Should personalization increase conversion rate per deal, this may offset decline in reach – Groupon could presumably increased total merchant satisfaction by satisfying more merchants more efficiently. However, as the average purchases per customer continues to decline so will overall conversion rates on personalized deals.
Groupon’s decision to rapidly increase the number of deals per metro has allowed competitors to credibly tell merchants that they deliver more customers than Groupon can in major cities such as Boston. Based on the Yipit Data Product, which features nearly 20,000 offers per month across major US metros, both Travelzoo and LivingSocial now average more vouchers sold per merchant than Groupon in Boston and many other major North American cities.
Several other players such as OpenTable, WagJag, DealFind regularly sell as many or more vouchers per deal as Groupon in major markets as well. This calls into question any network effect that Groupon thinks it may have by having the largest subscriber base in the industry. Merchants won’t pay a premium for total subscribers if Groupon can’t deliver more new customers than the competition.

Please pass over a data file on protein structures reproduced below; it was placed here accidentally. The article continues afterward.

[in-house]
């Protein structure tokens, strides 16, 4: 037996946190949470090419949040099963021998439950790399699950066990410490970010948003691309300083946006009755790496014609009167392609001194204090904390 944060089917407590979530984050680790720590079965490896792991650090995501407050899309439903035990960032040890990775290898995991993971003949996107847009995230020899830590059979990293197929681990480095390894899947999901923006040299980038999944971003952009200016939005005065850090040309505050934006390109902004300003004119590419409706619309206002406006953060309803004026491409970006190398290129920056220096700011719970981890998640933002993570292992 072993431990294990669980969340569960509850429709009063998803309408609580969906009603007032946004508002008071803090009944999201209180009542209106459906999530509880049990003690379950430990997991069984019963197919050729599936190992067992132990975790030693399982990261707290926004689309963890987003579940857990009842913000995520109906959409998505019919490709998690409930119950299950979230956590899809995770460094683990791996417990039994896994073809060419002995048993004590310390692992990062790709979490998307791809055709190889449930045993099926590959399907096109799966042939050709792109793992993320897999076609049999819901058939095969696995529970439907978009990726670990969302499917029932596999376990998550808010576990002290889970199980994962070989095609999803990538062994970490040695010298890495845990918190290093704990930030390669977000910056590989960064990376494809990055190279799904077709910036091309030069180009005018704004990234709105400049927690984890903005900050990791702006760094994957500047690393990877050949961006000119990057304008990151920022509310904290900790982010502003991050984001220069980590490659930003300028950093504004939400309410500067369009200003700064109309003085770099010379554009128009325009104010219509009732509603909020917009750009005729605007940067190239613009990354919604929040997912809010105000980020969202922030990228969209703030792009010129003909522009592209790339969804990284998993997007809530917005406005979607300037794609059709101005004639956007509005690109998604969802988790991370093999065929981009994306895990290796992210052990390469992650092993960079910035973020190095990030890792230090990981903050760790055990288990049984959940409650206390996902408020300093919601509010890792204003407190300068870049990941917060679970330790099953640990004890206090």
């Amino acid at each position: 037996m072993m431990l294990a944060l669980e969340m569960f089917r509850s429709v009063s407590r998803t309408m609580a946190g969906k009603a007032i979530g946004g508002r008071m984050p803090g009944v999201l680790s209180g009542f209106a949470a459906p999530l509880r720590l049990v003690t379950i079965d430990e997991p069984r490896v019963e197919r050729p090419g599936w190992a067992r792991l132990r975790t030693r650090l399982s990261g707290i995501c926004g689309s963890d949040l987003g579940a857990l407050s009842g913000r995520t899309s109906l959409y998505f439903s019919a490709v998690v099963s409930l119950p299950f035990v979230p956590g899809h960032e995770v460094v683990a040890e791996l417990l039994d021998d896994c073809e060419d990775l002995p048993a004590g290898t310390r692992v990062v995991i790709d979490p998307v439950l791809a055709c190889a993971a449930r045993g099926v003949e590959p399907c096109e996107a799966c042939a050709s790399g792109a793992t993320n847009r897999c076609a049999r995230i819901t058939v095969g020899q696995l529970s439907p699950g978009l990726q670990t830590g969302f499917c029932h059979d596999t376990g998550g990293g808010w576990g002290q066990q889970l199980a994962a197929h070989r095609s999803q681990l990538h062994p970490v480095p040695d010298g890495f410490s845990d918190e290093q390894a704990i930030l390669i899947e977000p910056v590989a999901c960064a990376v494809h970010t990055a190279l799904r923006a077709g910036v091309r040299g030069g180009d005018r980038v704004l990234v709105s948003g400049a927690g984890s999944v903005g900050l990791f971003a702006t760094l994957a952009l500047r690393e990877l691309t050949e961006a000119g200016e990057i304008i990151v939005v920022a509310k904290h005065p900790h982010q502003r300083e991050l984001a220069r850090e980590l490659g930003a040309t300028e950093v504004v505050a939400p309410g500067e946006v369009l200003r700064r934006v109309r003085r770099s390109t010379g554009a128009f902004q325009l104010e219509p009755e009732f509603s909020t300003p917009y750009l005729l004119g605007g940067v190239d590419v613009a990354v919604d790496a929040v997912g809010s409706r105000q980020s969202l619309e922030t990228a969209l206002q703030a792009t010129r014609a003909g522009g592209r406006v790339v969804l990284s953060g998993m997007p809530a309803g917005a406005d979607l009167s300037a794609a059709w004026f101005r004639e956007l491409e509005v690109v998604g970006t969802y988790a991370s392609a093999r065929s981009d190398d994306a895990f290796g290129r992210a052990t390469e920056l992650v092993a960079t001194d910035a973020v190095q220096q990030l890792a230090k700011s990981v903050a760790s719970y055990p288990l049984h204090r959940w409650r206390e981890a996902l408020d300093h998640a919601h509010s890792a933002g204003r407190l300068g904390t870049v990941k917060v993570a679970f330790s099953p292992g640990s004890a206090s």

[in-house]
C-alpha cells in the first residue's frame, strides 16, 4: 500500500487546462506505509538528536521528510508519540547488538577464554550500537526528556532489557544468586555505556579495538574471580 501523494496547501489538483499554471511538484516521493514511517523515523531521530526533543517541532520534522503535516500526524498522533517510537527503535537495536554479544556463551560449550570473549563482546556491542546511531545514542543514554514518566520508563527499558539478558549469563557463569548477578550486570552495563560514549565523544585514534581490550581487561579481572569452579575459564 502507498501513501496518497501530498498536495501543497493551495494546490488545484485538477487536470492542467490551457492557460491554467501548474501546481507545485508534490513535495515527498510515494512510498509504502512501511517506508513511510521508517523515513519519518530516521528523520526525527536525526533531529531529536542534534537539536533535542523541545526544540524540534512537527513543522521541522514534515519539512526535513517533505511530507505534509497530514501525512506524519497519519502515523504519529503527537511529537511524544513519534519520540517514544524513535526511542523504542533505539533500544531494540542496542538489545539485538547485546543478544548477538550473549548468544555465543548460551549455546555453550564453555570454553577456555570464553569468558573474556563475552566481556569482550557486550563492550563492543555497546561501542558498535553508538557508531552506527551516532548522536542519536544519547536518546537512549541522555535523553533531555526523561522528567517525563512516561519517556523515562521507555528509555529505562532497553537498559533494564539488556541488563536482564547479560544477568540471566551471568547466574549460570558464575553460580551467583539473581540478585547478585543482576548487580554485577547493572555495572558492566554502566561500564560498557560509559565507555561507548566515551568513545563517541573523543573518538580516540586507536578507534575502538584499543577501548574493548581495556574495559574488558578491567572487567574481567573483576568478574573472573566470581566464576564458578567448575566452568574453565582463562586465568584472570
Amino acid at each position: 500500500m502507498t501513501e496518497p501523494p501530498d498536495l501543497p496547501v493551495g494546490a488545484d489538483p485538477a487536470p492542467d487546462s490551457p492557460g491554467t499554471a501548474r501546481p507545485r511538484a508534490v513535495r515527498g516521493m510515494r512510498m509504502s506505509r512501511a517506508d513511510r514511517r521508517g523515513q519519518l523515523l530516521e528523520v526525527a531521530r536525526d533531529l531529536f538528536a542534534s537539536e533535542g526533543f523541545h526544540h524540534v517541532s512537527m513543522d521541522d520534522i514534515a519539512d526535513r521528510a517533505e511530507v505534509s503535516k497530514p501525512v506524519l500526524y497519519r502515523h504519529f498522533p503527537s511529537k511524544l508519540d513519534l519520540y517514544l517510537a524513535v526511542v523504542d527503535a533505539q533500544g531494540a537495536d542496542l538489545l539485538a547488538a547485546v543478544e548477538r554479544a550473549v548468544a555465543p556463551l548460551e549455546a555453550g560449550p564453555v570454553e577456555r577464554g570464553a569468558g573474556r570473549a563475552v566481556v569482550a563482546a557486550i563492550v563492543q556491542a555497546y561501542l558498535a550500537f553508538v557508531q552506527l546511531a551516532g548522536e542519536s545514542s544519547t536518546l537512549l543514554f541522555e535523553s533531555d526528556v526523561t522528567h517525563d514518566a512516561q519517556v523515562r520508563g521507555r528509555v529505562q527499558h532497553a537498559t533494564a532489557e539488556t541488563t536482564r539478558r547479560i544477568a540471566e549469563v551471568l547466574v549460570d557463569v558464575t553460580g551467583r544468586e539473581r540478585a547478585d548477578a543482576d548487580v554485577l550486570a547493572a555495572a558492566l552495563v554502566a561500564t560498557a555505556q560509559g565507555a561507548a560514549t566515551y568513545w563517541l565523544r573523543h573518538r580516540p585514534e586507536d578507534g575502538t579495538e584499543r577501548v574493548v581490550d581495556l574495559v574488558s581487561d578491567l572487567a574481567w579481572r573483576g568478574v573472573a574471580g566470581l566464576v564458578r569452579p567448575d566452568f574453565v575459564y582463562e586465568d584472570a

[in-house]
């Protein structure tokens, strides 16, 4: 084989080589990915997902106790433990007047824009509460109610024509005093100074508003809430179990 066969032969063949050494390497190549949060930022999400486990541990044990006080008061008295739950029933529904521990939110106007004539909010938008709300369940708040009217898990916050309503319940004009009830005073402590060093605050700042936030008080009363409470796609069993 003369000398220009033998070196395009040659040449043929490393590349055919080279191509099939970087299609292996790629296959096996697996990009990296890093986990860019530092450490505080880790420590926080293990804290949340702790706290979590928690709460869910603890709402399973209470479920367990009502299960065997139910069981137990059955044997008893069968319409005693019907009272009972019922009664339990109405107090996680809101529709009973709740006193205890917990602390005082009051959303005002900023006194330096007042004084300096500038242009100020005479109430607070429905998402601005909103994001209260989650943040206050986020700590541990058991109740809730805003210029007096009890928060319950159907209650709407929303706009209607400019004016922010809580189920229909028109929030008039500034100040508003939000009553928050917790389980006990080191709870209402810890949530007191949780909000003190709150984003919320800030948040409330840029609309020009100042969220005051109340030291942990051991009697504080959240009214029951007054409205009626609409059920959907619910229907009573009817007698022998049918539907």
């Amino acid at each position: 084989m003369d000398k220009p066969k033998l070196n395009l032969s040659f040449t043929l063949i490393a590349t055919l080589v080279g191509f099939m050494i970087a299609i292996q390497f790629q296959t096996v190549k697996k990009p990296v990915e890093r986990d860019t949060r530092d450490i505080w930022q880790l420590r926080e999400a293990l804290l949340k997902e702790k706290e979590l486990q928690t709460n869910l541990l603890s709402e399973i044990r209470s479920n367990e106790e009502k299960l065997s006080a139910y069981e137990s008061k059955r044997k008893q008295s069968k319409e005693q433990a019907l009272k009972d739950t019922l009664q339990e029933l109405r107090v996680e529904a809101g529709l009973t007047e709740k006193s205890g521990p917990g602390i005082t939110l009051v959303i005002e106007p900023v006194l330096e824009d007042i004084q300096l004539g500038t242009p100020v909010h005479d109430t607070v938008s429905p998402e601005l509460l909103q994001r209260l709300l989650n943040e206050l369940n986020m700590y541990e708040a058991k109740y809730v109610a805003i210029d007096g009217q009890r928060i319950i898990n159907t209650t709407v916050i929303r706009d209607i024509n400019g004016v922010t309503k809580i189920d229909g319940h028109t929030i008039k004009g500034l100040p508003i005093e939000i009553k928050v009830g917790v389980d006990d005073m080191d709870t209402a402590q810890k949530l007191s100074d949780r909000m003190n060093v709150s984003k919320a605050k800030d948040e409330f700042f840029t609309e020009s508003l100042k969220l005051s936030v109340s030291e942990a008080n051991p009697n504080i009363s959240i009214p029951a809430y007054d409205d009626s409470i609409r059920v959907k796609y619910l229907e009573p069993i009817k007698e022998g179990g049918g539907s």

If Groupon can’t charge a premium for its larger subscriber base, what competitive advantage or network effect does it have on the merchant side of the market?
Groupon Operating Margins Declining
While Groupon is experiencing rapid revenue growth, we believe operating margins are declining because, as we’ve shown above:
- Revenue per Groupon customer is declining
- Cost to acquire those customers are increasing
- Sales costs are increasing as it needs to run smaller deals with more merchants to personalize the experience
While Groupon doesn’t reveal costs in Boston, by taking company-wide customer acquisition costs and SG&A costs (allowing for some opearating leverage) you see significantly declining operating margins.